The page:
Jsack's Mom's Blog

Sharing my heart, tears, and love, one story at a time. ❤️

Sensory Processing Disorder in the classroom

My son has had a long journey in his five years. He was born a month premature and didn’t open up his eyes for his first five days on the earth. Even back then he knew he was sensory overwhelmed with his welcome to the world. Most Moms have babies crying when they make their exit from the spa into the brightness of a hospital OR. Not my son he was sleeping in my OB’s arms as he was brought over the sheet to check his vitals. 

From that day forward he found his voice and expressed himself fully with the power of his lungs. He was a cuddly baby that never like to be put down to sleep and was rolling back and forth at 4 days old! Then he grew into a bash and crash toddler that scared me with his antics of climbing up a five shelf bookshelf and jumping onto the couch. Now he’s grown up so much I wish time could slow down and I could swaddle that sweet baby he used to be. 

He’s 5 now and recently diagnosed with autism and co-morbidities to watch out for, and attending kindergarten and I have routine  that I do for him in the morning to prepare him for the day. He’s not a morning person after two years with obstructive sleep apnea so every morning is a little more jarring to his central nervous system. We start slow and easy in the morning with the routine of wake up, eat breakfast, get dressed, and get his backpack ready for school. All shown with his visual pictures to keep him on task. 

Regulation 

 He needs to be emotionally and physically regulated with his central nervous system before he steps into his classroom so I have a morning cuddle with him and give him a deep pressure massage to wake up his senses slowly. He then gets fed, dressed, washed, and then coat, shoes, backpack are put on. If he’s feeling antsy I have him jump on his minitramp for 1 minute. That amount of time can balance him out and then crab walks to the door with some heavy work to prepare him for sitting.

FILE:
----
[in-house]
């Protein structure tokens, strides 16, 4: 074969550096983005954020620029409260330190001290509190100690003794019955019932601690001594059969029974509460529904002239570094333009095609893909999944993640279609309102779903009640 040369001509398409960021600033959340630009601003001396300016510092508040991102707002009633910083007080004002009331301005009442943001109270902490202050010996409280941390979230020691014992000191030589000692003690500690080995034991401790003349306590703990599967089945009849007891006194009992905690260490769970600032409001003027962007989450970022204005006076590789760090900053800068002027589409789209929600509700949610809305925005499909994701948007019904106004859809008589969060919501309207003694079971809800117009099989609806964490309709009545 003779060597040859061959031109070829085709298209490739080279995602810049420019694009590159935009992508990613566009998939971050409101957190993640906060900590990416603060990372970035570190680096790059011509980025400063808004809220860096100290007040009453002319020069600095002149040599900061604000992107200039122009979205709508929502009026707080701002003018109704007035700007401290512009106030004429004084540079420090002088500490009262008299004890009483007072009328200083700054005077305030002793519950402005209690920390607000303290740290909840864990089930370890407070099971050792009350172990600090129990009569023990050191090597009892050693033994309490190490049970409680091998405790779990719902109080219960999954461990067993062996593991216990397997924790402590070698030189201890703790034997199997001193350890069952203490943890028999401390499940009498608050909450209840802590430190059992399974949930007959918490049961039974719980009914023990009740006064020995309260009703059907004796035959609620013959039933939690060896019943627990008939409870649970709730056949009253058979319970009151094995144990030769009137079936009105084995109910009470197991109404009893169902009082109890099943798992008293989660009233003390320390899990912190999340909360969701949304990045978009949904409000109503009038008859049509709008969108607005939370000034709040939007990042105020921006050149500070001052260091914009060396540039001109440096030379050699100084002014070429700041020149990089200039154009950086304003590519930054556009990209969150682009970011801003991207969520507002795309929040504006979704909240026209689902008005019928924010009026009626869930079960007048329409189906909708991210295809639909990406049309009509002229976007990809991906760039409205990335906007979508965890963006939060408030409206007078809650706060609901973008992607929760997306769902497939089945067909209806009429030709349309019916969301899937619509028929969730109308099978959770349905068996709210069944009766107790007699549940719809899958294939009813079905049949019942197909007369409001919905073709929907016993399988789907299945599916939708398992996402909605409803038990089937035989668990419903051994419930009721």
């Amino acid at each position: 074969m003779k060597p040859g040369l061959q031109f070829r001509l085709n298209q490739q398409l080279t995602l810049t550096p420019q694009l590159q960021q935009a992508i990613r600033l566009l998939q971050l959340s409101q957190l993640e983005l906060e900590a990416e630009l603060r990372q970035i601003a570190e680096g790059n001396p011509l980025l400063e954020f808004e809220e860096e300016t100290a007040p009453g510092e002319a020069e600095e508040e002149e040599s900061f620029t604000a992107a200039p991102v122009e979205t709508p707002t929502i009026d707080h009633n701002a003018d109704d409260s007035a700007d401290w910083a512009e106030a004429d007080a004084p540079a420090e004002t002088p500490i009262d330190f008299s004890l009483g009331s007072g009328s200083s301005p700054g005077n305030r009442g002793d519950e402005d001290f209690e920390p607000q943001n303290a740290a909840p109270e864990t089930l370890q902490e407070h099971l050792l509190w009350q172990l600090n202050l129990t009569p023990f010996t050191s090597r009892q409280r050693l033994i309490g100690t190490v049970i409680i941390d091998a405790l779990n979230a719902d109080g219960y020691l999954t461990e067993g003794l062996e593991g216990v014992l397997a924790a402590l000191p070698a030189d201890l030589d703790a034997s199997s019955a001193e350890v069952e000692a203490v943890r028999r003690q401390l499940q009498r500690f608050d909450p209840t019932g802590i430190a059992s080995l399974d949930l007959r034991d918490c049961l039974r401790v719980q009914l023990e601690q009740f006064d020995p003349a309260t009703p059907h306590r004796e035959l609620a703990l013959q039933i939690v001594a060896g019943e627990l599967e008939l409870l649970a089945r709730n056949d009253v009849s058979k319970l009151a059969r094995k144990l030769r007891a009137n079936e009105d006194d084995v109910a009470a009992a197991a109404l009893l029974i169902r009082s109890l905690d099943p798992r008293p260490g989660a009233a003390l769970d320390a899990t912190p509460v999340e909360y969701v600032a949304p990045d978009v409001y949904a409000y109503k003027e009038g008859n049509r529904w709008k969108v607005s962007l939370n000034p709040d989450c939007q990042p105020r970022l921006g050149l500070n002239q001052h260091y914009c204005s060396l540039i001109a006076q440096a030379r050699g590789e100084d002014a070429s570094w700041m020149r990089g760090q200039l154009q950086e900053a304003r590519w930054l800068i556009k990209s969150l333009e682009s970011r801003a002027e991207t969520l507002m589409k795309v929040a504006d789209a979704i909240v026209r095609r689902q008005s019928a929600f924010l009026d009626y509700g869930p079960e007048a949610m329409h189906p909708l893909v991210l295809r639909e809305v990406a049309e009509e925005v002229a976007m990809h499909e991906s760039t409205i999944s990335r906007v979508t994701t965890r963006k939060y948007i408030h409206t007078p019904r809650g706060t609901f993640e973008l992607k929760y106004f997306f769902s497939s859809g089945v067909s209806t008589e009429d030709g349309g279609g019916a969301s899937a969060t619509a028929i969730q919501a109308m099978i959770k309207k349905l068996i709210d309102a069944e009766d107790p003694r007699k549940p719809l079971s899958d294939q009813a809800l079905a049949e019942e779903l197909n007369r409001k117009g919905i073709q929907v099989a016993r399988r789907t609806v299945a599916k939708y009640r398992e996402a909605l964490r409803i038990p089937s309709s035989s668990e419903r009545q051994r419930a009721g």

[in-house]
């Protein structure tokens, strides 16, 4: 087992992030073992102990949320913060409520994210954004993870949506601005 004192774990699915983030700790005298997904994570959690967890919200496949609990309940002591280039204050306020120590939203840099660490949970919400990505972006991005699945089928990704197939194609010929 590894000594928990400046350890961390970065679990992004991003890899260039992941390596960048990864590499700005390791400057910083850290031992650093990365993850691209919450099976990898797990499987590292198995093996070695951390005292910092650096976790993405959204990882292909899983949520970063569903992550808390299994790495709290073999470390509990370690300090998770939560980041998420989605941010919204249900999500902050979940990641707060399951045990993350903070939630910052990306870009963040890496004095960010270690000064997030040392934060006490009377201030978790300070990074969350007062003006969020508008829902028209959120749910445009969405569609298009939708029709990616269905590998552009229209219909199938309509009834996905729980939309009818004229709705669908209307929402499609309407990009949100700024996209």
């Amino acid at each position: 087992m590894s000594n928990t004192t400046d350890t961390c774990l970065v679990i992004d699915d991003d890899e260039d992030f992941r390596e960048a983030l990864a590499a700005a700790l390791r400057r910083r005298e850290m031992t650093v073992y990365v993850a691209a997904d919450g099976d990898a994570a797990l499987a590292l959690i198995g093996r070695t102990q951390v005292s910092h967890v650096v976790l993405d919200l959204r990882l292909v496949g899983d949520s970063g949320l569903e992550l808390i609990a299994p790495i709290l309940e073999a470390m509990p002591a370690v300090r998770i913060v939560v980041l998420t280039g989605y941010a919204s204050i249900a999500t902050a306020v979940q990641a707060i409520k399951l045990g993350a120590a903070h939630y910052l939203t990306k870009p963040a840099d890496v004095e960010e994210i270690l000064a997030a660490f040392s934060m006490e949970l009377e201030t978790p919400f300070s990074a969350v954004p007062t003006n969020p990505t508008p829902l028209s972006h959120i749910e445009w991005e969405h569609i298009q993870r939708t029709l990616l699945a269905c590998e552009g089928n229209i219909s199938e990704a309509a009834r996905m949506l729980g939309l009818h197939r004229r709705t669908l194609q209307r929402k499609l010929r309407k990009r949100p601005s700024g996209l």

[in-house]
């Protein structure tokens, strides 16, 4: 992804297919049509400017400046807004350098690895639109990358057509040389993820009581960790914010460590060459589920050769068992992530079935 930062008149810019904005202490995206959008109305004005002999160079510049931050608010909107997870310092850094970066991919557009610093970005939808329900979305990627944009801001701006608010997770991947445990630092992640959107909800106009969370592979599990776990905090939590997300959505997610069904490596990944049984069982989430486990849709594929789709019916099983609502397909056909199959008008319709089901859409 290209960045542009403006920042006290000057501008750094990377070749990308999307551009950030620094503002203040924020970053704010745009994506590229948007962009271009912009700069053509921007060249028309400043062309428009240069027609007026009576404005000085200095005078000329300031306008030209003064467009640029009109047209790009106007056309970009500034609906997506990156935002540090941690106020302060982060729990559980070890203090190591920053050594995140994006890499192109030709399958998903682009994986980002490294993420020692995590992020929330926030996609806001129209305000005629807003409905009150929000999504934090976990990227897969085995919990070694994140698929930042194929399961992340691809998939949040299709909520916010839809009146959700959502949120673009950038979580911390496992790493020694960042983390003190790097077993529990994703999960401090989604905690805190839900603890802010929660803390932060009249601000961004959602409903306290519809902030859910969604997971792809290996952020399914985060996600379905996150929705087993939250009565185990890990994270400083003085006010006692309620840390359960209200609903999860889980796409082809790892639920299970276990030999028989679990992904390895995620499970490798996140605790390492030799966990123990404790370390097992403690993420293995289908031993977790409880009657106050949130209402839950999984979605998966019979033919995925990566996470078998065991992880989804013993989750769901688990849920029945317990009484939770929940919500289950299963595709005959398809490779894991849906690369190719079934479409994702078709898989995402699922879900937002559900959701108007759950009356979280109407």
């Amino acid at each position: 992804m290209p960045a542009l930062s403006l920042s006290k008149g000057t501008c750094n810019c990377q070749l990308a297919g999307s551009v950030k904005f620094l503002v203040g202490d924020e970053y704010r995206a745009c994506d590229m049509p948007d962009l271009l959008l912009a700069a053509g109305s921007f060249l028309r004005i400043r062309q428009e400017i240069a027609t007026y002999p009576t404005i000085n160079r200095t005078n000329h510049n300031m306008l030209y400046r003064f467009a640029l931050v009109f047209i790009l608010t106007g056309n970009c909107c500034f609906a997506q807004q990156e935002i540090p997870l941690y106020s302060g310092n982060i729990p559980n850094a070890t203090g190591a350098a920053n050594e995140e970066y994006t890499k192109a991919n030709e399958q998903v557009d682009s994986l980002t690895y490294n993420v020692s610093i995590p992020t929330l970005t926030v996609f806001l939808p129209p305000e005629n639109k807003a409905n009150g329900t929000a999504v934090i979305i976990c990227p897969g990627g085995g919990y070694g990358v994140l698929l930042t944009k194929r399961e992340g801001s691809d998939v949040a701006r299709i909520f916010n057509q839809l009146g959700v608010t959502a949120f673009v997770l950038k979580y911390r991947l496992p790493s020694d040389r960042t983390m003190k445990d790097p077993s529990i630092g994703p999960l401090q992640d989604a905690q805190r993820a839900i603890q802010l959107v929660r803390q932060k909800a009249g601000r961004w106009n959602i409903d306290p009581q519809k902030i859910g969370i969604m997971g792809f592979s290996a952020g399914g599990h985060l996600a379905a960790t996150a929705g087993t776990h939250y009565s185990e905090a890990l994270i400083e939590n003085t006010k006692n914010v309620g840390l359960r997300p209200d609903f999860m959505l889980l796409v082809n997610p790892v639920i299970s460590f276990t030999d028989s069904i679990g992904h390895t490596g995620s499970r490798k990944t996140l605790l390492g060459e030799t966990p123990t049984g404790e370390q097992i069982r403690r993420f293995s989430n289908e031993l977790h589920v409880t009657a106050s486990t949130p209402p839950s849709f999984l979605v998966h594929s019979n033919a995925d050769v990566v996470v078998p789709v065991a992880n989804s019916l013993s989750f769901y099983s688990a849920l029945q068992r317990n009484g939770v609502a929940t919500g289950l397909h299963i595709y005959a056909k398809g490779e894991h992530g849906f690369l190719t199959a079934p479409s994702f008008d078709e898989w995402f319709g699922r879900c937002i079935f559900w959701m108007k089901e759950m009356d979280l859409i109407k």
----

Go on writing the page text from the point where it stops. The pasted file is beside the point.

Stimulation

Now that’s he’s awake and ready to start his day he can become overly stimulated by what he sees around him. I help him focus by putting on his glasses so he can single out each object. His classroom is a busy place so I know this cuts down on all the visual distractions. Noise and commotion are difficult input for my son to process so he has his noise cancelling headphones in his backpack to block out the overstimulation. If he doesn’t wear them he will stim and compete with the noise with his vocal power to cancel out the offending auditory trigger. 

Oral Fixation

My son tends to chew on his sleeves, cuffs, collar of his clothes so after he’s dressed I make sure he has his chewlery. He’s a shark and ocean marine life lover so he has his shark on a cord and wears it as a necklace. He doesn’t always like to wear it but I tell him that sharky’s there to help if he feels nervous. It saves his clothes and gives him the sensory input he needs for his low muscle tone in his jaw. 

Motor Planning

He has difficulties with  transitions so I make sure that I use visual supports to keep him on task. First we use his visual picture cards so he can see his morning routine. Then I draw them on the white board in a 3 step format of first, then, after. As he completes each task he erases it feeling accomplished and ready to start his day. 

Zones of Regulation

Each day my son and I will go through the zones of regulation where he will tell me what each colour is to express a feeling or action. When he’s unable to express how he’s feeling verbally he will tell me a colour. 

  • Blue is feeling sad or tired. 
  • Yellow is feeling scared or nervous. 
  • Green is happy and smiling.
  • Red is angry and frustrated. 

Verbal Diahrrea